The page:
State of the hospitality market

(This article is written by Steve Gagel, Director of Business Services and Taxation. First published in Queensland Hotels Association’s Review Magazine – April 2022 edition)

They say it takes 21 days to form new habits. The impacts of Covid is fast approaching its two year anniversary and new habits have collectively turned into new industry trends. This article seeks to explore the changes that have been thrust upon us at an increasing rate of change and things that have changed forever in our industry.

Areas of Impact that I have witnessed generally are in one of three areas. Staffing is the biggest issue in all hospitality venues, followed by Technology take up and the resulting work from home arrangements currently becoming common in society. Below we look at the impacts of these three areas in more detail.


  • Lack of skilled staff – kitchen staff remain hard to find. Wage pressures are increasing. Opening of international borders and relaxation of current Visa workers should see this ease but it will take some years to correct.
  • Increasing competition for existing staff – sign on cash bonusses being offered to bar staff.
  • Owners and operators are becoming more involved working in the business rather than on the business due to lack of staff.
  • At the recent 2022 QHA Symposium, I asked the Qld Attorney General Shannon Fentiman when the Qld Government would address this situation and allow unvaccinated staff back into hospitality venues. With high vaccination rates it was pleasing to hear the Ministers response that “everything is on the table and open for negotiation”. We eagerly await an early positive response from government on this matter now that the serious risk of Covid has largely been addressed with adequate vaccination of not only Qld but the Australian population. Note that NSW has allowed unvaccinated workers back and Victoria will not address the issue until “well into 2022”.


  • Massive initial growth of online food and alcohol ordering (largest change in online spending) and has been accelerating in the past 12 months. The emergence of “Black Kitchens” has lowered the cost structure of on producing food.
  • Online gaming surged up to 198% when we initially went into lockdown with changes to online spending on gaming only second to online food ordering. Society pent up demand for gaming was released in July 2020 when operations started again.
  • Less reliance on cash as it was seen as a Covid transmission device. Prior to Covid, cash was typically 40% of trade maybe up to 60% for venues with a lower age demograpic. Currently most venues are trading at 80%+ with card or device payment.
  • Use of ordering from phones in venue – this alleviates table service pressures and payment handling at the bar.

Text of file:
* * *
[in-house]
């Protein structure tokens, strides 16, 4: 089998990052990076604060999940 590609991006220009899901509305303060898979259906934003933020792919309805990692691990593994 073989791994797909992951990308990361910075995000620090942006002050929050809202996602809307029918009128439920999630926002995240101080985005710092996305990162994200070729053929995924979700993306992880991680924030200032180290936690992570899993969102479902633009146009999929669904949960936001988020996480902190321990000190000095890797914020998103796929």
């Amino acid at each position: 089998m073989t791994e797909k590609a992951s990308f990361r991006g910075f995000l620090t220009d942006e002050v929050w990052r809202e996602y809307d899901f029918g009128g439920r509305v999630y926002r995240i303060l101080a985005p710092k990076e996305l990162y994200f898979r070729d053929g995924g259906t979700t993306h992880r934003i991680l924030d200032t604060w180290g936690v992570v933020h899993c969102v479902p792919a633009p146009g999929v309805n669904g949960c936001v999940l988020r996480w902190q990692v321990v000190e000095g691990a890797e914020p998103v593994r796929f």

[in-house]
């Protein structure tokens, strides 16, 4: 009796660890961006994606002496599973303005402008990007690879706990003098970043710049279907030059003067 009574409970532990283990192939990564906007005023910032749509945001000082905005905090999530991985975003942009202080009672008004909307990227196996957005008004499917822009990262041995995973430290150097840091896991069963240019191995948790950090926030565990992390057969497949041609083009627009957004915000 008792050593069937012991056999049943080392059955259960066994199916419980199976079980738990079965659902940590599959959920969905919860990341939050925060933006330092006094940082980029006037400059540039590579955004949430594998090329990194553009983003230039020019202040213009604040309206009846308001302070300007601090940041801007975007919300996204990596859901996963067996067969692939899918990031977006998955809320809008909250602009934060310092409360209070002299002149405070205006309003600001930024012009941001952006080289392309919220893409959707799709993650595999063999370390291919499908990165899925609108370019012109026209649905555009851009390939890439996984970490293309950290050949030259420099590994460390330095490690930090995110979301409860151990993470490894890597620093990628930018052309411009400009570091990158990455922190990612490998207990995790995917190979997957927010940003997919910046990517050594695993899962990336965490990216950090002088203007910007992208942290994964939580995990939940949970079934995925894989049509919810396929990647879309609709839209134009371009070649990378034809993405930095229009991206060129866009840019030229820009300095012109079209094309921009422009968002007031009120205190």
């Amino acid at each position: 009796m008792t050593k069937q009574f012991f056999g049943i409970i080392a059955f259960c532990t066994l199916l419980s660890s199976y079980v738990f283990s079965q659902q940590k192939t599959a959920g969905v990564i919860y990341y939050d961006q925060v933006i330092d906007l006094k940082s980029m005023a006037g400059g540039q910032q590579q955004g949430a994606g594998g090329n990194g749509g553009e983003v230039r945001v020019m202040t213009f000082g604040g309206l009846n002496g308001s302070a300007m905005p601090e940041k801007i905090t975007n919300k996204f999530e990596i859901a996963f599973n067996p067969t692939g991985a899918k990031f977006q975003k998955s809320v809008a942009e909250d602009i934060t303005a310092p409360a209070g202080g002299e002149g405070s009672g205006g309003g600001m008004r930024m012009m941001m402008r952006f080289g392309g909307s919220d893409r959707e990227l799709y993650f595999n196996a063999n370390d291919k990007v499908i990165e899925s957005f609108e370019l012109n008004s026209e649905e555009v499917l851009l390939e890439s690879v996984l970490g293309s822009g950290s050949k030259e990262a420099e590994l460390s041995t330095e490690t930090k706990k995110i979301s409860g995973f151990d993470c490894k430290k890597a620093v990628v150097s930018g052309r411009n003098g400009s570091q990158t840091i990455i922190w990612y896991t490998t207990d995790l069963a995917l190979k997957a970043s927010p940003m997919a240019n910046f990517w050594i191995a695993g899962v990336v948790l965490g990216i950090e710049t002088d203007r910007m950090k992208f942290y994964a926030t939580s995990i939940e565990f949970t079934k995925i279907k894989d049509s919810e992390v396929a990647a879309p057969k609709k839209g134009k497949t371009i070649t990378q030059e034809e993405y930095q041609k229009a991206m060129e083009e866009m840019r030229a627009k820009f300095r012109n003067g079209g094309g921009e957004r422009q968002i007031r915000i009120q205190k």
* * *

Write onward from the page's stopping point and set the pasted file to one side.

• Gaming rooms with more space perceived to be safer for patrons. Clubs currently trying to be more like pubs, cutting the longer tails by taking machines off the floor in their gaming rooms and increasing average machine offering.
  • Rapid development of the Covid Vaccine after a world wide focus on the one problem. Never before in history has so much time, money and attention been globally focussed on the one issue facing us all. We have been subject to various forms of Covid in the past but we have never been able to develop an effective vaccine. In light of this history it is truly mind blowing that humanity could come together and focus on producing many forms of vaccines. There continues to be strong debate, as there should be, on the pace to bringing these vaccines to market but history shows that it is indeed saving lives.
  • Ability to work from home (see below) – technology has been the key enabler to allow our economy to continue.


  • CBD activity over the past two years (Melbourne, Sydney and Brisbane) has dropped, ranging from its worst at 10% of pre covid levels to currently around 60%. Rightly or wrongly, state governments have put the fear of god into the population to initially shut down economies to protect society from a disease without vaccination then to gradually allow economic activity as vaccination rates increased.
  • Video conferencing and remote working are now the norm for office workers. Twenty years ago you were considered advanced if you could flick on a computer at home via your analog ASDL dial up phone connection (that connection noise is currently in your head) and log in some of your work applications with a 5 second delay for each key stroke. Now office workers expect to have complete access remotely around the world in real time to a virtual desktop from mobile devices.
  • Public transport seen as a Covid Enabler. Across the globe, the key to a good city is high density living and a good public transport to and from suburbia. Unfortunately, Covid also likes these two factors to replicate and spread in this ideal environment (think NSW cruise ship outbreak). Reduction in CBD activity is largely around reluctance to enter a small space with many people and to embrace public transport as in the past.